Jan working at the Julie Quinn workshop in 2012
I was on the chiropractic table a week or so ago, letting my spine relax and waiting for an adjustment. It was the first time in quite awhile that I had a quiet moment. I was surprised by a welling up of tears that flowed down my cheekbones and into my ears.
That turned my thoughts to a dear friend of mine named Jan. I'd met Jan in college and we'd been friends for over 30 years. There was a 20 plus year age difference, but that didn't matter. Our friendship was rare and a treasure. She was like an older sister to me. We spent a summer in London together, went on painting trips together, shared the ups and downs of life together.
When I stepped away from art to care for my mother, I stepped away from friendships as well. Not intentionally, but there wasn't enough time to do everything that needed to be done. While my heart still treasured Jan and other friends, I was no longer present in her life. There was the occasional card and phone call, but I rarely got a chance to spend time with her, and I missed it.
When Mom passed away, I was exhausted. I'd gained weight, broken a leg, had surgery and was worn out. Instead of picking up and reconnecting with life, I turned inward. After about a year, I was slowly re-emerging, but Jan was starting to have serious health issues. She was so sick and weak that I could only call. She couldn't have visitors.
Then, the doctors changed her treatment and that seemed to make a difference. Slowly, she was gaining strength. I could visit, although sometimes had to wear a mask. We'd sit together, have tea together, chat, do Zentangles or jigsaw puzzles. Later in the summer, she was strong enough that we took an art workshop together. We were happy and hopeful of doing more art projects together.
But our joy was short lived. She was gone by mid September.
The last few months we had together were sweet. She made sure to tell me I had been a good friend, and I made sure she knew I loved her.
But now she's gone, and I'm laying on a table with tears in my ears. Shortly after she died, I called her husband to see how he was doing. We talked about Jan and our grief. He told me he'd been lying in bed, thinking of her when tears came and rolled down his cheek, landing in his ears. It reminded him of a song, “I've Got Tears in My Ears from Lying on My Back in Bed Crying Over You.” This made him laugh and think, “Donna would know that song.” We laughed when he related this to me and I laughed on the chiropractor's table.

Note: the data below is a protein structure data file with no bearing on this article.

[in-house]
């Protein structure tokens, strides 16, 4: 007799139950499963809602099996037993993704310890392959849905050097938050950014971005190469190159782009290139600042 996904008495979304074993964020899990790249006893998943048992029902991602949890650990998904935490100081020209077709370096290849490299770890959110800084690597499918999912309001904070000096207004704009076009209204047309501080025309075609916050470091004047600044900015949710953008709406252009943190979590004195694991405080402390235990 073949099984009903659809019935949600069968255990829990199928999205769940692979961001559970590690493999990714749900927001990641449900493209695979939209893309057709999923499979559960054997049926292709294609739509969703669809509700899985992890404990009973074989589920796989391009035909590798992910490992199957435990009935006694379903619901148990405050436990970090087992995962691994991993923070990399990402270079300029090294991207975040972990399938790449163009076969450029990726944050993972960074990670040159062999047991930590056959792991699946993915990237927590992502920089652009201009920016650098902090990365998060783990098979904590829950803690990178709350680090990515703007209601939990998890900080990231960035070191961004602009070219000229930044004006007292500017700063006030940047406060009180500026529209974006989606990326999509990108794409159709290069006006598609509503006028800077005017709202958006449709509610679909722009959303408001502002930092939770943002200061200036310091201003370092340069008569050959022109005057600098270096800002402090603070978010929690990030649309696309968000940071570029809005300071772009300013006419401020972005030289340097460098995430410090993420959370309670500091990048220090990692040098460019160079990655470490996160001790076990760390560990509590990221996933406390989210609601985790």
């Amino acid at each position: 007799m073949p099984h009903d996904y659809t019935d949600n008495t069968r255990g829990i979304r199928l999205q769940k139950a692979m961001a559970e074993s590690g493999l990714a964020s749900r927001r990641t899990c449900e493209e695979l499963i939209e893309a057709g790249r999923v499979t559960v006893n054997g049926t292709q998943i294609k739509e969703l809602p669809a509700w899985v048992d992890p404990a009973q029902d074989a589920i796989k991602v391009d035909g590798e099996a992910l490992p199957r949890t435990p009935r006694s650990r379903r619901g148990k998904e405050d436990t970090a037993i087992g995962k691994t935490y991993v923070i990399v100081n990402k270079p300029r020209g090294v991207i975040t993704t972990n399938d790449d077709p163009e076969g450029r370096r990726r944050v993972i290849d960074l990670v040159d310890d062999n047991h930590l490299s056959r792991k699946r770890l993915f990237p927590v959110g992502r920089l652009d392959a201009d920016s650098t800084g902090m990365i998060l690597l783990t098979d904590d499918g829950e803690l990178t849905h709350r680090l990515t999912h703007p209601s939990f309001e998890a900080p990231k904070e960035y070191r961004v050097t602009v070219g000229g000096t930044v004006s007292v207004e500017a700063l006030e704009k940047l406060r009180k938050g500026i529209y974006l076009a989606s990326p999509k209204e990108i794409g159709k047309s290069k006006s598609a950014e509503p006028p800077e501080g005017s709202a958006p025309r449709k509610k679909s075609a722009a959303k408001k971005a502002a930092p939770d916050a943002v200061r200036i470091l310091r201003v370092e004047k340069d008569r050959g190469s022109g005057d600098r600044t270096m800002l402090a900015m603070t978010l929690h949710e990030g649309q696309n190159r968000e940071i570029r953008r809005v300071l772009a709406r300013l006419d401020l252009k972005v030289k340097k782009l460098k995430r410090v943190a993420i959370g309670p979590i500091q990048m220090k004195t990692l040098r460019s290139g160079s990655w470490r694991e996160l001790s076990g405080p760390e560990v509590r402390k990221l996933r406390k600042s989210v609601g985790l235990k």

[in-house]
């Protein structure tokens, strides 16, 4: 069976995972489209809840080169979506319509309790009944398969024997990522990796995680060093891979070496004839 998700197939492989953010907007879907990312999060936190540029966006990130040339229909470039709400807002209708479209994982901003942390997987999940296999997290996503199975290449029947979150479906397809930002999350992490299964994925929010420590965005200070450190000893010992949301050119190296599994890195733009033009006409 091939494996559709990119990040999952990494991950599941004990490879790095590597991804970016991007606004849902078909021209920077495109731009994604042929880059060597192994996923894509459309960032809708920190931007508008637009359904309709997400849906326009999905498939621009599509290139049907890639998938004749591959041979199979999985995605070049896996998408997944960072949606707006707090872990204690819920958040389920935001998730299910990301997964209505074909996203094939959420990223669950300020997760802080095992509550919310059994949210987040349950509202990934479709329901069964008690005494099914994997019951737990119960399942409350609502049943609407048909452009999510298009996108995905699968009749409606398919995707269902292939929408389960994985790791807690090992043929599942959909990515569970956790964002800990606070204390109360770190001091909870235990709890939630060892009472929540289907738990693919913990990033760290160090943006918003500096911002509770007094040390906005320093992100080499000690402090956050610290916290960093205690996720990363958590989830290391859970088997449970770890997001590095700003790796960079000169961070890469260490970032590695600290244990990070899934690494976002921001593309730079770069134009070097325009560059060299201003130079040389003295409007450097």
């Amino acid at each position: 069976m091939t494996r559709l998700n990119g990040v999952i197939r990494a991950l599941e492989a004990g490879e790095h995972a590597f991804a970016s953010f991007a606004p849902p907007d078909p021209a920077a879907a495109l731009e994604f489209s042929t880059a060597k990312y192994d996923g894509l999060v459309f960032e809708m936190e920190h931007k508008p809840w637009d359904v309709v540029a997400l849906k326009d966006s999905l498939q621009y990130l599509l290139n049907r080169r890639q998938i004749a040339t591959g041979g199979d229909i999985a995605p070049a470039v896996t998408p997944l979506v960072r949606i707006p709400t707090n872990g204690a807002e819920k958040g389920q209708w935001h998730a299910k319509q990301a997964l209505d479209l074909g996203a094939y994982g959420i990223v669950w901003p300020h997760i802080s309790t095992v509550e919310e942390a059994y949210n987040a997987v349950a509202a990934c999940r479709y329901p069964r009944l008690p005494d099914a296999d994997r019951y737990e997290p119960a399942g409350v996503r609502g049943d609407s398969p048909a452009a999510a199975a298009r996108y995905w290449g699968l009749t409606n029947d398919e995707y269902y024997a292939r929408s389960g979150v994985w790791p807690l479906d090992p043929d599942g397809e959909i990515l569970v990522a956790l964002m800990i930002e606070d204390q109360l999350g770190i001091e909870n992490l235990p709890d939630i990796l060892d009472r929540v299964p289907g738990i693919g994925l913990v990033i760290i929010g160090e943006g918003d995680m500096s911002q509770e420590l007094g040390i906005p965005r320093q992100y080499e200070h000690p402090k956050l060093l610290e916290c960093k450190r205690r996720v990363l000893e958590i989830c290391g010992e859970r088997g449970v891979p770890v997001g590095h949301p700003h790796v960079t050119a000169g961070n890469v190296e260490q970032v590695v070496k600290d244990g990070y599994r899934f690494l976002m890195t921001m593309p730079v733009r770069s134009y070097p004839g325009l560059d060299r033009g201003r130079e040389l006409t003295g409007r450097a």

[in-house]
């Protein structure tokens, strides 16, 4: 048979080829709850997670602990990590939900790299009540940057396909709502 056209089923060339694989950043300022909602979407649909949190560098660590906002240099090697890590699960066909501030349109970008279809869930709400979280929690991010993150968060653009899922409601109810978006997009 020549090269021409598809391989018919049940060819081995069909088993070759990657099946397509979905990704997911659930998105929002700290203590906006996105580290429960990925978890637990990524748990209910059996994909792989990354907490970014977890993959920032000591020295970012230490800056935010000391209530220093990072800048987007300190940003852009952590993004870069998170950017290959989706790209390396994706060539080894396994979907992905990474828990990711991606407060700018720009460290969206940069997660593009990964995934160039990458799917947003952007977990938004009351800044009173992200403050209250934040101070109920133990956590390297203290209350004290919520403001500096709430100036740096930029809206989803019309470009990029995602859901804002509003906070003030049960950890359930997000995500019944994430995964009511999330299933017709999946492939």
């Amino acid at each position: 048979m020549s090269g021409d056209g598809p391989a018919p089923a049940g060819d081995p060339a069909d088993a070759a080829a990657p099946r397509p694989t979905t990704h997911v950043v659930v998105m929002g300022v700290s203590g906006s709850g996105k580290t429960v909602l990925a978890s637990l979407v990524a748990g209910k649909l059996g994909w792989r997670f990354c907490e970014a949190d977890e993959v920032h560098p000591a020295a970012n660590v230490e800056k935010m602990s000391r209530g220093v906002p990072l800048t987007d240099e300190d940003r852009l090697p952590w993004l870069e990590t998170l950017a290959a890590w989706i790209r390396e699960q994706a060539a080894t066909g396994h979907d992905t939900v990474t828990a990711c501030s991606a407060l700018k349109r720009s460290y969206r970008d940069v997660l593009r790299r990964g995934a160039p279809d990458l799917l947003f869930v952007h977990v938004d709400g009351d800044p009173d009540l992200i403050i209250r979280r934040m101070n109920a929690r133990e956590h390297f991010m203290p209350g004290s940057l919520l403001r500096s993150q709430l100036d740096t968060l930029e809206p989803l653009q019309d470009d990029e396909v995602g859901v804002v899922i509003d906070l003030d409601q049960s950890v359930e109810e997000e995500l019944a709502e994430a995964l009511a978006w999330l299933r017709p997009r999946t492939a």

Laughter and tears. Grief is such a strange thing.
It was 8 a.m. and I was sitting in a local park, listening to the birds call back and forth. While scientists have ascertained that what they are really doing is proclaiming their territory (essentially saying, “Mine! Mine! Mine!”), I prefer a more poetic view of their melodious work.
Birdsong brings relief
to my longing
I'm just as ecstatic as they are,
but with nothing to say!
Please universal soul,
practice some song
The poem turns into a prayer. “Please Lord, practice Your song, Your love, Your joy, Your artistry through me.” As I pray this, my thoughts turn to the Psalms, which are prayers turned into poetry. Learning them has been a good way to increase my prayer vocabulary. What do the Psalms say about birds singing? “The birds of the air nest by the waters; they sing among the branches,” Psalm 104:12. They are singing in earnest this morning.
The singing birds, the lush green park, the summer morning mist continue my meditations toward the psalms. “Let the morning bring me word of Your unfailing love, for I have put my trust in You. Show me the way I should go, for to You I entrust my life," Psalm 148:3.
Worship and poetry entwined.
Later in the week, I returned to that prayer. “Please Lord, practice Your song, Your love, Your something through me.” This was as I was approaching a restaurant to meet a friend who was grieving. I wanted to serve the Lord well, and my friend well. What I thought would be an hour or two, ended up being an entire day of loving service as we went to a park, talked about loss, had ice cream, lost her keys, and retraced all our steps.